There are two sources available to value the land assets underlying the Aggie Square project. The first is the static raw land values in consultant reports estimating economic impacts of the project and providing data for a financing district (Cite). The second approach is to calculate and total the present value of all ground lease revenue accruing to UCD (cite). This second approach is more accurate because it reflects the contracted payments for land. Unfortunately, all the ground leases have not been disclosed as of the writing of this paper. For the few ground leases that were available, however, there were references to the static values in the consultant reports as representing the appraised value of the land. Therefore, for this analysis the static land values are used to determine the shareable amount.
Local governments in California can capture a significant portion of land values indirectly during the permitting process through impact fees or by requiring a developer to provide off-site public infrastructure. When setting a value for purchasing land for development, developers take these costs into consideration. An extreme example of land value extraction by local governments comes from an adjacent city, the City of Rancho Cordova. The city was formed in 2003. To secure permission to incorporate, the fledgling city had to let the County of Sacramento, which provided municipal services prior to incorporation, retain a significant portion of property tax revenue which otherwise would have gone to the city. The incorporation coincided with a housing boon in the region, so the new city used over 100 different residential building fees to fund local services. These building fees effectively reduced raw land values paid by developers. On average, the city took approximately 80% percent of the buildable lot values from landowners (Farley, 2008).
For this study, it is presumed that 80% of UCD’s land value could be extracted by the City to fund infrastructure or mitigate the impacts of the project. Based on the land values cited by UCD in their planning documents ($37.3 million) it is presumed that $29.8 million could be shared with the community.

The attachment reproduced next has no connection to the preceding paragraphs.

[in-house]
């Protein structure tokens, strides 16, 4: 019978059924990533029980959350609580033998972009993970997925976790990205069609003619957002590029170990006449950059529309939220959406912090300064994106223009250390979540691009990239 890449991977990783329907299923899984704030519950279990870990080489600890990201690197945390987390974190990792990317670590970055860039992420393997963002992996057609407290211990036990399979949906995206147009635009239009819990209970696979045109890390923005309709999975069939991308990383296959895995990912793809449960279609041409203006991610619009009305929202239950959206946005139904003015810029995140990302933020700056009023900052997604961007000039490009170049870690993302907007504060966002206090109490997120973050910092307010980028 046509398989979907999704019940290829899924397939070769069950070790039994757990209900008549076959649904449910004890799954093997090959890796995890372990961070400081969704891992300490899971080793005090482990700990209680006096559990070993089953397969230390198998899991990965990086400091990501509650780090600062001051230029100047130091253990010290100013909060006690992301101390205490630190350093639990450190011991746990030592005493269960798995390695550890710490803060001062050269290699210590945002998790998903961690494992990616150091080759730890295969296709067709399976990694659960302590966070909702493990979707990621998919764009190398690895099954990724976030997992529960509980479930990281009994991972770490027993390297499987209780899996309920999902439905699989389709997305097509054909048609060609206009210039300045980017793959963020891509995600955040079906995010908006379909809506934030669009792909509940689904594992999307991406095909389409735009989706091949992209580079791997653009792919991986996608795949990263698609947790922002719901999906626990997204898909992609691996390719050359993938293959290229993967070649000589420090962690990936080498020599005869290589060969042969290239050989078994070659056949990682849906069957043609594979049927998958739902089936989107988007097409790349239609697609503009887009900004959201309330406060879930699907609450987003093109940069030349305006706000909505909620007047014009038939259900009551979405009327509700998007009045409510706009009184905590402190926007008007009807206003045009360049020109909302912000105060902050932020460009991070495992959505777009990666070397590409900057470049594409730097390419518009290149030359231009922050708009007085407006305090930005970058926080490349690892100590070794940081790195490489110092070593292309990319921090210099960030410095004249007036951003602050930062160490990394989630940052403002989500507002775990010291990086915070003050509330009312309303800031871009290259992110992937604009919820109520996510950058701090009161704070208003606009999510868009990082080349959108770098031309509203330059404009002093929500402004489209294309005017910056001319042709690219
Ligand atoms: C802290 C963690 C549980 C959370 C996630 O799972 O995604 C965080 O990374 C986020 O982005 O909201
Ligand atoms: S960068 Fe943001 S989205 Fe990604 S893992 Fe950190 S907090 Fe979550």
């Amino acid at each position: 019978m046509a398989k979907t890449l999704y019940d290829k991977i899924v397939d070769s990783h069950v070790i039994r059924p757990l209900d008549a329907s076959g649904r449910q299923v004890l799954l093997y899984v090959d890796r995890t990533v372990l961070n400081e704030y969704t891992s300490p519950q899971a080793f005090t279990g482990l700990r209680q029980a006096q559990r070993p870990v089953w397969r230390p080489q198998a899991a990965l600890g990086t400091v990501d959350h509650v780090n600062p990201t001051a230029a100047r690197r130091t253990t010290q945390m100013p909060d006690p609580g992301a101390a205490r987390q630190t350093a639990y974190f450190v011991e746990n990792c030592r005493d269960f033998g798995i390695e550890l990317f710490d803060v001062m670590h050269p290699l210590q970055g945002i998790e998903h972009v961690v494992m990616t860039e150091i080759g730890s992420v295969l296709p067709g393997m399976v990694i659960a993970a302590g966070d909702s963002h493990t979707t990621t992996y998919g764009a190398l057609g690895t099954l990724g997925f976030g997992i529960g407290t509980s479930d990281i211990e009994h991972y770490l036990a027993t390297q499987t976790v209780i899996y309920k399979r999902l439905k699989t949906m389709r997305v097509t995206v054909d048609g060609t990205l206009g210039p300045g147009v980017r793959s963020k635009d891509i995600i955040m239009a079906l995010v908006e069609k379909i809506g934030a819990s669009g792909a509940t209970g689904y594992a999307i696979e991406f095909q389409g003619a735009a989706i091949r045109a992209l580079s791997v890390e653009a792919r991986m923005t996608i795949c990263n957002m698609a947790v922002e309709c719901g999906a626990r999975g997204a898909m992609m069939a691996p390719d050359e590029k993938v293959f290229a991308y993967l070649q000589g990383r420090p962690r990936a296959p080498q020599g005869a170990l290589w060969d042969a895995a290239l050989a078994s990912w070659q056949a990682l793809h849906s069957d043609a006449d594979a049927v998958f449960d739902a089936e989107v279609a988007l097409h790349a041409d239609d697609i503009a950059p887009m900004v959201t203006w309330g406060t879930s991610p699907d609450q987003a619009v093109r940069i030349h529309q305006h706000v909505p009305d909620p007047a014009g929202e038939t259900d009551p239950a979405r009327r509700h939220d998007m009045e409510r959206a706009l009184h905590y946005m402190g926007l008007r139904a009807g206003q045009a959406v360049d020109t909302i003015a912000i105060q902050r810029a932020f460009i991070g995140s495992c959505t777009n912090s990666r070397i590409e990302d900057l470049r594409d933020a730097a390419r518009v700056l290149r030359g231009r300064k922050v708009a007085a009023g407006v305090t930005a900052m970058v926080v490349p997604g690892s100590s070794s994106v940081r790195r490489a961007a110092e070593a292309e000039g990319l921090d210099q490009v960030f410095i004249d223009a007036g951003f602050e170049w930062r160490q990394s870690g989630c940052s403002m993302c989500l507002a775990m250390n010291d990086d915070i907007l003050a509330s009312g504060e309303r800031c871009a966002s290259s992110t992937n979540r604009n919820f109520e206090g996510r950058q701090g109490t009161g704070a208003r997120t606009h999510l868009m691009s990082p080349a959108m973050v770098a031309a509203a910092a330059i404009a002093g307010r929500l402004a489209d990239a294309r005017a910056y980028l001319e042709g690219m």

|Aggie Square Phase I||Rentable |
|West Lab Building||235,542||4,710,840||3,768,672||$211,045,632|
|East Lab Building||280,898||5,617,960||4,494,368||$220,084,608|
|Lifelong Learning Building||267,811||5,356,220||4,284,976||$173,849,510|
|Alice Waters Institute||35,510||710,200||568,160||16,637,554|
|Residential (190 units)||137,720||2,754,400||2,203,520||67,724,755|
|Kindred Rehab Hospital||53,000||10,600,000||8,480,000||60,600,000|
What was disclosed in the planning documents?
UCD provided land values in planning documents on a per building square foot basis but did not provide a total nor their anticipated annual ground lease revenues. There is only one reference in the documents that these revenues could be used to meet public policy objectives. UCD staff represented to the UC Board of Regents that the ground lease payments for the on-site luxury apartments, targeted towards faculty, fellows and students, could be reduced to lower apartment rents. The importance of onsite faculty and student housing was highlighted in the initial market study prepared for UCD. The market consultants drew special attention to the need for upscale and secure on-site apartments, similar to those at Duke University and Yale, to attract faculty, fellows and students with “existing safety concerns, primarily around burglaries” with the Oak Park neighborhood.
The total static value of the land underlying the apartment units is estimated by UCD to be $2.75 million or 7.4% of the total land value underlying the entire Aggie Square project. UCD has yet to release the ground lease documents for the luxury apartments, so it is not known what if any portion of the ground lease payments have been reduced. The potential reduction in rent is approximately $120 per month per unit. This assumes the annual ground lease payment is ten percent of the static value, or $275,000.